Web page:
JUST DANCE 2
It pains us to say it. No, actually it aches like our innards have
been torn out through our nipples, jammed through a sausage-making
machine with glass shards added and then reinserted via an orifice
that’s accustomed to one way traffic (the other way) to say it... we
have something in common with Phil Collins.
We can’t dance for shit.
We can flail, or vaguely waft to the beat, but introduce anything
resembling choreography and we risk having our photo popped on
Wikipedia defining “unco”. So, for the purposes of this review,
let’s just go to that magical place where we possess coordination
and wing it, yeah?
The original Just Dance was a smash. Sure, you can argue that
you could just as easily pull off the same manoeuvres by putting on
a record – erm, MP3 - and groovin‘, but that’s not the point. The
challenge of nailing choreography for score whilst clutching a
Wiimote made the game a party fave to those to whom a halo is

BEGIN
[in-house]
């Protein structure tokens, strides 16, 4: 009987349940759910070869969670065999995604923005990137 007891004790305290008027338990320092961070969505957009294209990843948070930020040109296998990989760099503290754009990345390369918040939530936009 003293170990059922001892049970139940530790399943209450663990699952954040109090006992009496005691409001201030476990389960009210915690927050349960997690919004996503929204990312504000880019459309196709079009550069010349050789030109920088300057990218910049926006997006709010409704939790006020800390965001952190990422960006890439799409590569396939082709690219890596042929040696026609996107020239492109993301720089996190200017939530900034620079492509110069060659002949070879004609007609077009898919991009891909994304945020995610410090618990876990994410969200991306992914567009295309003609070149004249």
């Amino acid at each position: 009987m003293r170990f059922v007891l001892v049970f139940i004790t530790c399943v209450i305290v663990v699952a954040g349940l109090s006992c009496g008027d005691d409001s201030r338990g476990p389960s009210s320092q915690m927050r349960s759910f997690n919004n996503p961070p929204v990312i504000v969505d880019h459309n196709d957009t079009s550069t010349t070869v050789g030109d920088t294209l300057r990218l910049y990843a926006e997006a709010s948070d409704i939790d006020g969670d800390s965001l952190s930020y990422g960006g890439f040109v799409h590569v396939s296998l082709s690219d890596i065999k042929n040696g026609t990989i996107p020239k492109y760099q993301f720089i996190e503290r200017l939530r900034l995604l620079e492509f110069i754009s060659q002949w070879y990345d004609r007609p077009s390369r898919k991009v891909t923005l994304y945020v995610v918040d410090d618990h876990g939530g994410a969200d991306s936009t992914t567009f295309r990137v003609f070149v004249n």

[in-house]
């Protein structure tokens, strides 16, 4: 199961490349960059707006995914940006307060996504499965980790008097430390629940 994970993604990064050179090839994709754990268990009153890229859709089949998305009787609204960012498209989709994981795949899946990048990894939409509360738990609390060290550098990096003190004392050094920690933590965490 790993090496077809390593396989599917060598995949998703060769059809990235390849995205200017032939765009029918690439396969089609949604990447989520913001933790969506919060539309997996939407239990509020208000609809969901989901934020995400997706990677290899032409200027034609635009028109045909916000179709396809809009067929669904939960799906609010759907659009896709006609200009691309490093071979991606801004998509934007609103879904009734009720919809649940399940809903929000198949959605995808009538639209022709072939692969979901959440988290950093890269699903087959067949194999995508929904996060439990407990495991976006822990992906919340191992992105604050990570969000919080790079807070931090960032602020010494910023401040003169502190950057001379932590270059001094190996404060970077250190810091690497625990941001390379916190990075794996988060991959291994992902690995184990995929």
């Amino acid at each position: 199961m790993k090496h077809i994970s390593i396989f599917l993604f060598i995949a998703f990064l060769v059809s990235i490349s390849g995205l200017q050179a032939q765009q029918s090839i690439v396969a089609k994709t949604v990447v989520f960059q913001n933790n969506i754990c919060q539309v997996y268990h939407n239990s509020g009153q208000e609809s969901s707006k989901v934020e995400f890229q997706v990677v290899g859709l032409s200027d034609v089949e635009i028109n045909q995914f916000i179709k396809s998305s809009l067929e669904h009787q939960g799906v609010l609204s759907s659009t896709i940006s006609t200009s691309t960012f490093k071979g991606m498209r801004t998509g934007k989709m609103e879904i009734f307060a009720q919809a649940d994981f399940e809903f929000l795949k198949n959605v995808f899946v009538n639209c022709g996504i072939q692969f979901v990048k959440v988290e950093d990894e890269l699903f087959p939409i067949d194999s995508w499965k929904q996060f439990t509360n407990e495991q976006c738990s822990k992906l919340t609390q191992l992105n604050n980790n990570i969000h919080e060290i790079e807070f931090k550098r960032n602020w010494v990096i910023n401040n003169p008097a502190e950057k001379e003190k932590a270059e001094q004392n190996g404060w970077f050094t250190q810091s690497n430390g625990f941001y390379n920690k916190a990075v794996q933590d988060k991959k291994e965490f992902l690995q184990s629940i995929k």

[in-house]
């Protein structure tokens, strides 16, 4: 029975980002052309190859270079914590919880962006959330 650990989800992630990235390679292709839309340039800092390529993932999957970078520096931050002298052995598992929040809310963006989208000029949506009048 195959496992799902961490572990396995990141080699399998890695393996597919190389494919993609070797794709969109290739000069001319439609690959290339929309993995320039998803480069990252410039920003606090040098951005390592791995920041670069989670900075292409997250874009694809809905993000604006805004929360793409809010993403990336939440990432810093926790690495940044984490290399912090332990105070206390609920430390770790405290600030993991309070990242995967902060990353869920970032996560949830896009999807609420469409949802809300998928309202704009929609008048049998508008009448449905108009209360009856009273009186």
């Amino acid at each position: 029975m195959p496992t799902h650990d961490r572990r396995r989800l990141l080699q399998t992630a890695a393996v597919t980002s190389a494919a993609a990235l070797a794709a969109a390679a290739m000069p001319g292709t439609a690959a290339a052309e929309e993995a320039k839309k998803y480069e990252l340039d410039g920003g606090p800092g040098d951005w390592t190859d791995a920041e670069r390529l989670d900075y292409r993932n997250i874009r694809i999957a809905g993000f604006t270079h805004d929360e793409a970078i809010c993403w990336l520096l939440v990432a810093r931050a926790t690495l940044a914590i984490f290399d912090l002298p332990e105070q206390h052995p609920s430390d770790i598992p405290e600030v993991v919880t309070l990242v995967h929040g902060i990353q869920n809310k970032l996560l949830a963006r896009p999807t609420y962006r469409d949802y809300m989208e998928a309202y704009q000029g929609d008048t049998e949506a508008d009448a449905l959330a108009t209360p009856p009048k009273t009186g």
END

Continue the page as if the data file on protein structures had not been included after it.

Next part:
something hovering above the bonce of an angel. With several new
multiplayer modes, JD2 parties even harder.
The successful formula’s improved everywhere. Especially the set,
which covers most every dance vibe imaginable – from housey-hop (Snap’s
‘The Power’) to indie (Franz Ferdinand’s ‘Take Me Out’), disco
(Donna Summer’s ‘Hot Stuff’) to getting down Cossack style (Boney
M’s ‘Rasputin’ (a personal guilty pleasure)).
You can try to emulate the animation on screen as if it’s a mirror
image of you (but skinnier), or watch the changes in moves queuing
up. We prefer to tackle it like Mario Kart – play a song
enough that you memorise the moves. Then the serious scoring starts.
If it’s not your thing then just ignore it. Just Dance 2 will
give a lot of people a lot of happy.